Initiating boys into manhood is an ancient African tradition still valued and practiced by many tribes in South Africa. In some tribes, a male is never recognized as a real man if he has not participated in the formal rituals.
To undergo initiation, boys as young as 12 are compelled to stay in the mountains away from their families for about five weeks. What happens there is shrouded in secrecy and never discussed once they return.
But what is known is that hundreds of boys have died in recent years while others have lost their manhood during some of these initiation rituals.
In June and July alone, 29 initiates from various initiation schools died during the process in Mpumalanga Province. Thirty died in the country's Eastern Cape Province while close to 300 were hospitalized as a result of botched circumcisions.
"Most of them died because of excessive bleeding," said Ronnie Masilela, spokesperson for the Department of Health on Mpumalanga Province. "After the investigation that was conducted, the preliminary report pointed out to some omissions on the part of some of the people who were conducting the schools."
There are also concerns that the boys risk contracting HIV following reports that some surgeons use a single knife in circumcising all the initiates.
Despite the risks, South Africans seem reluctant to abandon or modify the practice.
On this August day here in the remote village of Wales in the impoverished Mpumalanga province, the entire community has gathered to welcome back 131 young men who have just completed their initiation.
Sylvester Mashego is one of them. He says participating in the rituals and respecting the rules is what is expected of him.
"I were afraid because I didn't know what's gonna happen to me when I get in there," Mashego said. "I was too afraid, but you see a culture is a culture...Those other things that they have done there, oh, it's a secret. I'm not allowed to talk about it."
In this village, there is nothing but pride over the initiation of its young men and all defend the practice, including their mothers.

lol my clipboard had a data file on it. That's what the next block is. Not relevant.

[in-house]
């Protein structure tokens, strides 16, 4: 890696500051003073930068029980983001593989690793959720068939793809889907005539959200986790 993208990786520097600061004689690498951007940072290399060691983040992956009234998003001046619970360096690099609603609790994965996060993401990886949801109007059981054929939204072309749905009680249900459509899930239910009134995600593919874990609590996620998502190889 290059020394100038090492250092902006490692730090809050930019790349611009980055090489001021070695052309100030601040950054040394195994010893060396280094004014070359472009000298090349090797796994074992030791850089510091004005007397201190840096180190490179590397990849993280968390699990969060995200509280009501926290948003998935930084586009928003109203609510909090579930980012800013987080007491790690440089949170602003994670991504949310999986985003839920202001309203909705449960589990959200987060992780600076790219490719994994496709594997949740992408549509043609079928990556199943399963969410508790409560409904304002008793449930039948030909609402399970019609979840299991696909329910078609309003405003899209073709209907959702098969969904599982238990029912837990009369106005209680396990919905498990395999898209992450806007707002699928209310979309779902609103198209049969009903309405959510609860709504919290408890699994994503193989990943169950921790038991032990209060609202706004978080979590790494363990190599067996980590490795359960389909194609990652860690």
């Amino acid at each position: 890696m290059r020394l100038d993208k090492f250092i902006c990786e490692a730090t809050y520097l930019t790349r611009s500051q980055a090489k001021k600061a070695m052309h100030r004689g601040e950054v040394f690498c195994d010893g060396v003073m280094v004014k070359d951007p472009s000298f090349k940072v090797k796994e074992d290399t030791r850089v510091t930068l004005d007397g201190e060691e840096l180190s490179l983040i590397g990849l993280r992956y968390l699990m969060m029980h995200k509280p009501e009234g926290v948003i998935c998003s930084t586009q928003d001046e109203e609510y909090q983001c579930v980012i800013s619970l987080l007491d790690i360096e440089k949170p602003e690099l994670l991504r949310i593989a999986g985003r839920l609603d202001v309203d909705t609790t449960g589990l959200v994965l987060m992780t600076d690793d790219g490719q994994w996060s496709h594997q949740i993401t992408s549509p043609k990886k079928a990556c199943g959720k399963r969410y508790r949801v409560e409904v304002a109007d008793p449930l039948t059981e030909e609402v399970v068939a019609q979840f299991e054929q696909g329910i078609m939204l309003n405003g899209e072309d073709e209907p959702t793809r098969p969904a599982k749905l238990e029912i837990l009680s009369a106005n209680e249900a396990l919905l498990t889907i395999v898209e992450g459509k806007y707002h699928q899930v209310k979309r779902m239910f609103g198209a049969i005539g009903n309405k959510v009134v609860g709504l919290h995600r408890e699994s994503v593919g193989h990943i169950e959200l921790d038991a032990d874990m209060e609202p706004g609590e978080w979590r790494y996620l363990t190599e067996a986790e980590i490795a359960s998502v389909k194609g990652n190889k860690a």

Freda Mahlabini is thrilled to see her 12 year old son, Itumeleng, returning alive.
"I don't know what can I say today," she said. "I just wanna sing and do whatever."
The cultural custodian of the Bakoni tribe, a man named Speaker Mahlake, says the initiation is part of what glues his community together.
"They are going to celebrate," Mahlake said. "This thing is better than Christmas because it unites people, all of them they are united."
Elliot Mahlake is a traditional surgeon who believes the initiation is key to preparing boys for the challenges of adulthood. He says there is nothing inherently dangerous in the ritual if care is taken.
He says his father taught him that the most important thing he can do is treat the initiates well and feed them. He says he had 8 people who helped him with the initiates and that no harm came to them.
The Mpumalanga Department of Health's Masilela agrees that the initiations do not need to be risky and that is why the government is stepping up efforts to make them safer through education on the best initiation practices.
"The government of South Africa and the government of Mpumalanga will never allow people to die," he said. "So where things are done that will put people's lives in danger, there is no way government will step back."
Masilela adds there will be no consideration given to banning the tradition because that would infringe on the people's constitutional rights to practice their culture.